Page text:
Think - Practice, practice, practice.

Oddly, I also had a similar conversation as Eddie with a lady just this morning. As a member of group A, and with this mornings experience to help me along, I'll answer Eddie's question.

"If you have had zero music training, how do you know what to enter into the chord sheet page to create your songs?

When I said zero music training, I meant zero. Like if you don't know that there are 12 keys, how do you know what to put in on bar 1?"


Many times I applied the mechanics of music without the benefit of any theory. For example, I learned the names and chord shapes on a guitar, but not the individual notes that comprised the chords. I memorized chord progressions and chord shapes watching "Midnight Special", "American Bandstand", "Austin City Limits" and similar TV shows as well as watching live bands.

Yet I had my first song copyright in 1959. Have had a dozen or so songs copyrighted and commercially released since then. Recently sold a song that was recorded 44 years ago to be used in a documentary.


But that's enough about me and my limitations. To answer how someone without even the basic knowledge I have can use BIAB. I believe I can show anyone how to create their first song in BIAB in less than 15 minutes. What is required is a nominal knowledge of how to operate a computer. If one can do a file search, open and close a file and basic navigation skills. They can create music with BIAB. Here's what I tell people who ask.

Decide on a song title and do an internet search for a midi file of that song. Download that midi file and remember where it downloads to.

Open BIAB, tell them the hot key to open a midi file (F7) - From the open file window, navigate to the midi file you downloaded and select that file to import and open.

The BIAB Chord sheet will populate with the chords of the song, usually in the original key the song was recorded in and at or near the original tempo.

Show how to open the style picker and set search parameters for time signature, feel and tempo. Show how to alternately search for the downloaded midi file song by the BIAB song title search feature.

Show how to audition styles, select a style and generate a song.

Show how to mute the midi channel and if they are still with me at this point, show how to use the Sequencer to edit the midi tracks.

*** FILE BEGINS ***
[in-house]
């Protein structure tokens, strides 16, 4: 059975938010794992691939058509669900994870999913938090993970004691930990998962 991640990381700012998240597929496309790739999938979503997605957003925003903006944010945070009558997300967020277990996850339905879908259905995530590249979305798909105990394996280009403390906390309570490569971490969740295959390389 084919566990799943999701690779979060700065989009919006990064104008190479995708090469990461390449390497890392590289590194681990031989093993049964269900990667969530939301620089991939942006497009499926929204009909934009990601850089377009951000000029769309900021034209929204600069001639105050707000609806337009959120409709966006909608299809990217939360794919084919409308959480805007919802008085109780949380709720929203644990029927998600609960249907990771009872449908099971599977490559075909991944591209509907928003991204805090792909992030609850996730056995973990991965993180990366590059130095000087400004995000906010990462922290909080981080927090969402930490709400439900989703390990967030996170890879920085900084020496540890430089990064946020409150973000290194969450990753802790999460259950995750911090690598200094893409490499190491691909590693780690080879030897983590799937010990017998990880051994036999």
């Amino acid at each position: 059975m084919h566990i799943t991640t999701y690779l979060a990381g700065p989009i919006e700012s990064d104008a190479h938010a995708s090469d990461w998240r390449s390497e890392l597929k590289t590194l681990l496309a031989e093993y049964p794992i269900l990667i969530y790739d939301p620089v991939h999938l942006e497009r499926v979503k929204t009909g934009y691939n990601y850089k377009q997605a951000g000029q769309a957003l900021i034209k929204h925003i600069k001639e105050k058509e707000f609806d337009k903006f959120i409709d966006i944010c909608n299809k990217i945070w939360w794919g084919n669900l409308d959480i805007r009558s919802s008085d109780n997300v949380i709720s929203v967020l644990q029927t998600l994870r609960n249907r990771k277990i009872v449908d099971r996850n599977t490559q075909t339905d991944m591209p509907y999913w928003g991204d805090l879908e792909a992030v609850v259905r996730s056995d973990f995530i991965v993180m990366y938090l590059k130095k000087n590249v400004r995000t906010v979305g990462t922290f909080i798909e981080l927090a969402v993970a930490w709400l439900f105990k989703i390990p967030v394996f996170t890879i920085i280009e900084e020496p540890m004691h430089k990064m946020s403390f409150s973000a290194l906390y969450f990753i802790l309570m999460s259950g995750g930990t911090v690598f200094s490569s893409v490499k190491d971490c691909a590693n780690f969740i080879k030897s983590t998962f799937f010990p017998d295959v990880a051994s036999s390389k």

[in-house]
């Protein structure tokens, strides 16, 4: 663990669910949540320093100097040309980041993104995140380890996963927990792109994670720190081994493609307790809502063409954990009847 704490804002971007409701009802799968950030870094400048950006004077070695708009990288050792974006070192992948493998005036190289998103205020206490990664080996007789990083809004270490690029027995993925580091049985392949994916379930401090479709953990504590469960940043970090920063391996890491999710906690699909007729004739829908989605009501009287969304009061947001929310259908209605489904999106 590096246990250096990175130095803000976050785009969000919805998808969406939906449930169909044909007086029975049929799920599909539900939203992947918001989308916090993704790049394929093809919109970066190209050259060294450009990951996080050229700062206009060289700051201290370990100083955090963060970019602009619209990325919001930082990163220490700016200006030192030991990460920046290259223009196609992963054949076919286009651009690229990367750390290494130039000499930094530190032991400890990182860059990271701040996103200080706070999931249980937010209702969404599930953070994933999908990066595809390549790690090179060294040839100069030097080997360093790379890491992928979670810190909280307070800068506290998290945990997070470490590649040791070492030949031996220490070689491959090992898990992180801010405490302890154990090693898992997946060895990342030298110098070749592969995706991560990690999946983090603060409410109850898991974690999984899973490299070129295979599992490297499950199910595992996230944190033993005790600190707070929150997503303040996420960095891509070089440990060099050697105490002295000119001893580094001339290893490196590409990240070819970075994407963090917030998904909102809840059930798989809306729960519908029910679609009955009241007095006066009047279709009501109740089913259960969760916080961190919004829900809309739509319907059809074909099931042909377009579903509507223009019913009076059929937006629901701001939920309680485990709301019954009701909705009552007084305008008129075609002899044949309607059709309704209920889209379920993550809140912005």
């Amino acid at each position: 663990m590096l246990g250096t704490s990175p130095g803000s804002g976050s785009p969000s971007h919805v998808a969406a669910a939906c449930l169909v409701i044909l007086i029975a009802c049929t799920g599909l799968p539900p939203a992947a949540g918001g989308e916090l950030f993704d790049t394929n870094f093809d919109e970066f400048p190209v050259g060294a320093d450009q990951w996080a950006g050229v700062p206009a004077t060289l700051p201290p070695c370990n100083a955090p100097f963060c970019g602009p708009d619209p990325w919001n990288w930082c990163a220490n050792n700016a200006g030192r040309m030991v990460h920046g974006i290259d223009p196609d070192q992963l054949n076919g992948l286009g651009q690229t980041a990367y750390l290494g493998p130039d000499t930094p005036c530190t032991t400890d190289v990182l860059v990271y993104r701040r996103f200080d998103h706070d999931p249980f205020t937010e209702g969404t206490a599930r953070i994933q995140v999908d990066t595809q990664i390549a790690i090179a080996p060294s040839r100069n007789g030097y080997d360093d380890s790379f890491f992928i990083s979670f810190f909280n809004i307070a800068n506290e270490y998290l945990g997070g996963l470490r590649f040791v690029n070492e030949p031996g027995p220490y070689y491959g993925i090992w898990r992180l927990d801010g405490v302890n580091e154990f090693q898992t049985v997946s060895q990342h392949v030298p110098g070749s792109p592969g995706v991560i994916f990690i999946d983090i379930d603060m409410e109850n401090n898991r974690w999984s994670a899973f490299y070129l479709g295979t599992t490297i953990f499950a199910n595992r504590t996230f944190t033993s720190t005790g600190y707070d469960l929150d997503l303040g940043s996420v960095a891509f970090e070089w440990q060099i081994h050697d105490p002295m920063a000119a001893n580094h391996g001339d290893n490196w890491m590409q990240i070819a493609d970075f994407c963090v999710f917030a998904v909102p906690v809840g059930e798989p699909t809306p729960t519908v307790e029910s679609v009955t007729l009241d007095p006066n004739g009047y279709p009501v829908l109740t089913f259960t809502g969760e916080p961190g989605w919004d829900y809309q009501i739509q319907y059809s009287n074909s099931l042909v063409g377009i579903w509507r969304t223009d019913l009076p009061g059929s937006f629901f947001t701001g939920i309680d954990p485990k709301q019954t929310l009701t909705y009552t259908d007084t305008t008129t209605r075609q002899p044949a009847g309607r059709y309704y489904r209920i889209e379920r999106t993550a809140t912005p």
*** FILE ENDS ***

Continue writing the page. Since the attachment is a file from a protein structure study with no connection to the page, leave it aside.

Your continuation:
With that knowledge, they have enough skill to repeat and create a playlist in BIAB of every song they know and can find a midi file of.
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#454241 - 01/28/18 01:29 PM [Off-Topic] Re: Just because I am curious [Re: eddie1261]
MarioD Offline
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Loc: Hamlin NY
I think that I am in the D level, at least with the guitar and bass. I am in the C level with it comes to the wind controller and the keyboard.

I read music and have some music theory as does JonD. He is also in the D level when playing with others but he is in the E level when all alone at the keyboard. He was all alone for many years until we got together. When JonD and I get together we challenge each other with music theory as it applies to chords and chord progressions. They always come first in our compositions.

BobH is a fantastic finger picking guitarist who knows some chords but is at the A level when it comes to reading and music theory. Sometimes he just fingers chords that sound good in his songs and I have to figure out what they actually are, guitar wise that is.

You don't have to know how to read music or have any music theory to play well but it is a must when you have to figure out what you have played. YMMV
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#454244 - 01/28/18 01:46 PM [Off-Topic] Re: Just because I am curious [Re: MarioD]
Ryszard Offline
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Eddie,

To answer your question, my skill level lies between D and E. I have had intermediate theory training, played bass and guitar for 50 years, and sung for longer than I remember. I read fluently for bass and voice, but am otherwise semiliterate; I can’t transcribe or write sheet music, although I consider myself a composer.

But you raise a most interesting point. Several times I have brought up a program called Master Writer, a songwriting aid. It doesn’t do what BIAB does; there is nothing automated about it. It is simply a set of tools (text processor, rhyming dictionary, rudimentary sequencer, Creative Commons links, spelling check, etc.).